chart of retail brand Zara’s influencers from the NetBase Holiday Retail Best Practices Guide

You can see all of these influencers have exceptionally engaged followings, with Kanika Mann offering an amazing level of engagement per post, even with fewer Followers and Engagements over all. This is an important distinction to take into account when it comes to influencer impact for your brand.

By how do you find these folks?

Brands can explore the Fashion conversation stream for clues around what people are talking about in the category and potentially stumble upon some influencers there. The stream is mostly great for moment-in-time conversation snapshots to keep you in tune with your audience though:

Analyzing Fashion conversation stream offers clues around what conversations people are having

To get more specific, look to positive and negative Attributes shared online:

positive and negative sentiment shared about a brand or category online

And explore people associated with various items. For example, “fashion namjoon” is from a K-Pop band fan account – and artist, with a super engaged, fashionable following:

fashion industry micro-influencer

Not only on Twitter, but Instagram as well. A brand targeting Millennials – or Gen Z – might consider a partnership here:

fashionable influencer sharing imagery on Instagram

Or by looking at the Authors Widget, that captures people posting about your topic and organizes it by Count, Followers/Visitors and Total Engagements. There’s also Sound Bite data to give you a preview of what they posted to deserve inclusion in the list:

Authors Widget capturing influencer engagement metrics

And you can also see where in the world these conversations are happening, as you may want an influencer on the ground in that location to promote your brand at events.

see where in the world these conversations are happening with GPS location tracking

While lots of influencers travel the world, it’s a safe assumption that you can find a micro-influencer or two with robust follower counts and the drive to succeed. Influencers are everywhere . . .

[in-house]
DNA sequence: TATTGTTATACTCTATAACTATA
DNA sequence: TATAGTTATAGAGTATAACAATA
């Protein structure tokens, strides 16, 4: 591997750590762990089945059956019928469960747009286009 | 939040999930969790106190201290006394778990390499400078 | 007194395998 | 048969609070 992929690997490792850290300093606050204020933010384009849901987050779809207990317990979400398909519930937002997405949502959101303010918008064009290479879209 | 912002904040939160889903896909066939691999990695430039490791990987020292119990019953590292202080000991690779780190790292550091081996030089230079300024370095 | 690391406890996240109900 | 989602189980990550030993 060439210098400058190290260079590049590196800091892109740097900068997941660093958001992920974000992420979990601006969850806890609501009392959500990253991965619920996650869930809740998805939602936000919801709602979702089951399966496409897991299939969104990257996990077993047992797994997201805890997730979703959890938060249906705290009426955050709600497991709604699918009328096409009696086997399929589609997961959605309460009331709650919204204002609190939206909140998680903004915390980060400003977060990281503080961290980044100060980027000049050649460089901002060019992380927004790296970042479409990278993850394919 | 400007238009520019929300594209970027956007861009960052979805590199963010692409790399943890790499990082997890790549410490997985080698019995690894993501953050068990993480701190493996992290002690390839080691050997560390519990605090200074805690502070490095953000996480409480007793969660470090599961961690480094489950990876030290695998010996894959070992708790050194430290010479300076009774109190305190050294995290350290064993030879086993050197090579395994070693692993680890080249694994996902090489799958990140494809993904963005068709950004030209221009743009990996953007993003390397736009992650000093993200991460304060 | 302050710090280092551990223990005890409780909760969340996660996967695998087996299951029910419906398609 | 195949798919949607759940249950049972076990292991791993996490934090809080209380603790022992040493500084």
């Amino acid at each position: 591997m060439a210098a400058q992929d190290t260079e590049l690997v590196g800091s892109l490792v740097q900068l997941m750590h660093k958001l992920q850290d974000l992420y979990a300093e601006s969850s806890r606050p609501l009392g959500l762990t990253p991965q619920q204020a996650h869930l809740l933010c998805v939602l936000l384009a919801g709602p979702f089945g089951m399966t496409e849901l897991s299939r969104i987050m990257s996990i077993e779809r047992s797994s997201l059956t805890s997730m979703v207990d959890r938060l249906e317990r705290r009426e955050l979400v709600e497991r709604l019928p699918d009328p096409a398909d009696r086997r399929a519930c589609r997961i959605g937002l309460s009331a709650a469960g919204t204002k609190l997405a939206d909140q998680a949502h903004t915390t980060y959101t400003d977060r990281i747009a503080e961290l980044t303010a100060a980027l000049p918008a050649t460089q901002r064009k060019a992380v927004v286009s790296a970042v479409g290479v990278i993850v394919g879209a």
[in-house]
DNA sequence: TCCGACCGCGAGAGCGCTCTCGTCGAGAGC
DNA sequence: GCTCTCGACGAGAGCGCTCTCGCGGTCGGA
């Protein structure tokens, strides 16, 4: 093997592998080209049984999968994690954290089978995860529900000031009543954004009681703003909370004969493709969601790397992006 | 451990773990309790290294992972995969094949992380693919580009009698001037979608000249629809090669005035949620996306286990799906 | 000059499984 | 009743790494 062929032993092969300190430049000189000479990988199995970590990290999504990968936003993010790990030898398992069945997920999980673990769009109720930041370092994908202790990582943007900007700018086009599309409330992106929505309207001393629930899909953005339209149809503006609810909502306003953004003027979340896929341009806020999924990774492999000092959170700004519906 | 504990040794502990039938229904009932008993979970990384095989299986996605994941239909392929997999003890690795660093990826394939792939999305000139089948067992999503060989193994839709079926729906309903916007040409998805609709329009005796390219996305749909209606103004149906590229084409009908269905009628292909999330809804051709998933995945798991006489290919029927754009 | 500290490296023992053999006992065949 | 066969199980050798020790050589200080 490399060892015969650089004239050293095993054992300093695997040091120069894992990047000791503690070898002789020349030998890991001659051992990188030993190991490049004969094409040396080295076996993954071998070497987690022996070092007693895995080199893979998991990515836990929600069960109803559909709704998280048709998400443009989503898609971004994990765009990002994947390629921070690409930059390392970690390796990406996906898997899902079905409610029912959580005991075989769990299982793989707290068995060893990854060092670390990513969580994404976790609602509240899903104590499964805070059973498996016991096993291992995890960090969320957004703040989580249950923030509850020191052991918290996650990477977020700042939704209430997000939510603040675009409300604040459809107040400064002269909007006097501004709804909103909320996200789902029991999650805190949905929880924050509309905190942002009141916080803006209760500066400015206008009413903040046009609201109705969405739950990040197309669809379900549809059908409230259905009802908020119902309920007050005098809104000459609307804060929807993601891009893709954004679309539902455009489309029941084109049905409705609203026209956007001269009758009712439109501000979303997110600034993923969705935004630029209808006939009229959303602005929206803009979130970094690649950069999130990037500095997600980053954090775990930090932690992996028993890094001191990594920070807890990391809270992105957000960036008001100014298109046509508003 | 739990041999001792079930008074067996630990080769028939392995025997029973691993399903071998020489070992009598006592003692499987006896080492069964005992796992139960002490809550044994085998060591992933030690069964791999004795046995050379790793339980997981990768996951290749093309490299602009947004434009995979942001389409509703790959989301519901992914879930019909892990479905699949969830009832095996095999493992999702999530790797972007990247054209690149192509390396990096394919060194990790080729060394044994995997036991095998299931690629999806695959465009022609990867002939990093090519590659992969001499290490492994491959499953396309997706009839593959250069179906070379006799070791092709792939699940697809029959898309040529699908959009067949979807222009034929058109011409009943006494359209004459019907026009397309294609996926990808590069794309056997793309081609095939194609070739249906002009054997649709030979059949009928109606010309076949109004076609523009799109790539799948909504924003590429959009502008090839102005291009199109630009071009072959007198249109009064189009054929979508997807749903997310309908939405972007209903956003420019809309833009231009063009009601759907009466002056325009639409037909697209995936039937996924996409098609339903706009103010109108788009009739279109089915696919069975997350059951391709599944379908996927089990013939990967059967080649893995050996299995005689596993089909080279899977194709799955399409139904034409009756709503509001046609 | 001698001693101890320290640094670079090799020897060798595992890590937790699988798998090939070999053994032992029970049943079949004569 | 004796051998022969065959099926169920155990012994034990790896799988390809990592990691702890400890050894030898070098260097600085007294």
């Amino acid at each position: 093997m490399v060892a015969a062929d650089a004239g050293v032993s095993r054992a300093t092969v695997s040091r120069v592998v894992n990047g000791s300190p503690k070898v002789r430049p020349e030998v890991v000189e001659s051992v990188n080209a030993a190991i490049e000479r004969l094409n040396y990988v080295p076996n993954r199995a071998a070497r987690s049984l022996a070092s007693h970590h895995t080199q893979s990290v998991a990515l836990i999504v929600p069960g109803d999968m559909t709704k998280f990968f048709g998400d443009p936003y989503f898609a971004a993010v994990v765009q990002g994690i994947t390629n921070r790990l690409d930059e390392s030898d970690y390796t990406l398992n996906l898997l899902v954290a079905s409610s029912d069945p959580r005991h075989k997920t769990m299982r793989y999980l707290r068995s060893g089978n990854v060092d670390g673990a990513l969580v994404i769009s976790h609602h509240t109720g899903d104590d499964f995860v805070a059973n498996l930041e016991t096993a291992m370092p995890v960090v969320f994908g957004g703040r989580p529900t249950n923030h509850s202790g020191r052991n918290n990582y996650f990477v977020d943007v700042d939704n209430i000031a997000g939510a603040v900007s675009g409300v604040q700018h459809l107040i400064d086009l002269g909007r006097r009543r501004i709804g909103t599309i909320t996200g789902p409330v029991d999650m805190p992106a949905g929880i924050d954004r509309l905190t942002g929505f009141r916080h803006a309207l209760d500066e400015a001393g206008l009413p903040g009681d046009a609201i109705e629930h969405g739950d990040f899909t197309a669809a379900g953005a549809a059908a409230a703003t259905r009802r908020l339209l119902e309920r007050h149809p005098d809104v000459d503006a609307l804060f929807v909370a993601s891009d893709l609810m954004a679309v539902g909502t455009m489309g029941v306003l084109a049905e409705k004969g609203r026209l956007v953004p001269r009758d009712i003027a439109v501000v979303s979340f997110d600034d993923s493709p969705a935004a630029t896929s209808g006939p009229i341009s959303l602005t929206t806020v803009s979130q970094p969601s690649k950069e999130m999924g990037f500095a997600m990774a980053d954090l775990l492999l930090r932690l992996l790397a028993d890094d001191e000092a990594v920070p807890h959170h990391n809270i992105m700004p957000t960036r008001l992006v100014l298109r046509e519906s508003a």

fashion influencer conversation found via GPS location tracking

Instagram influencer post about fashion in Hawaii

And then, of course, once you’ve partnered with an influencer, you’ll have even more access to what they post and the post, comment, like and other data – from all social web channels:

influencer social web channels that brands can monitor

This will allow you to very finely monitor how well your message is resonating with their audiences. And if a change needs to be made.

Sometimes it just requires a tweak in messaging on your end – other times it’s an influencer mismatch. Either way, you’ll know and have data to back it up.

Don’t Go in to Influencer Partnerships Blind

There are some genuine influencers taking up residency on influencer farms, by the way. They use it as a promotional tool – a way for brands that aren’t hip to social intelligence to find them. And many do. But short of the ability to vet authenticity, brands would have the same odds finding the real deal by closing their eyes and clicking on influencers at random.

Reach out and we’ll make the process much more precise – and profitable – for your brand.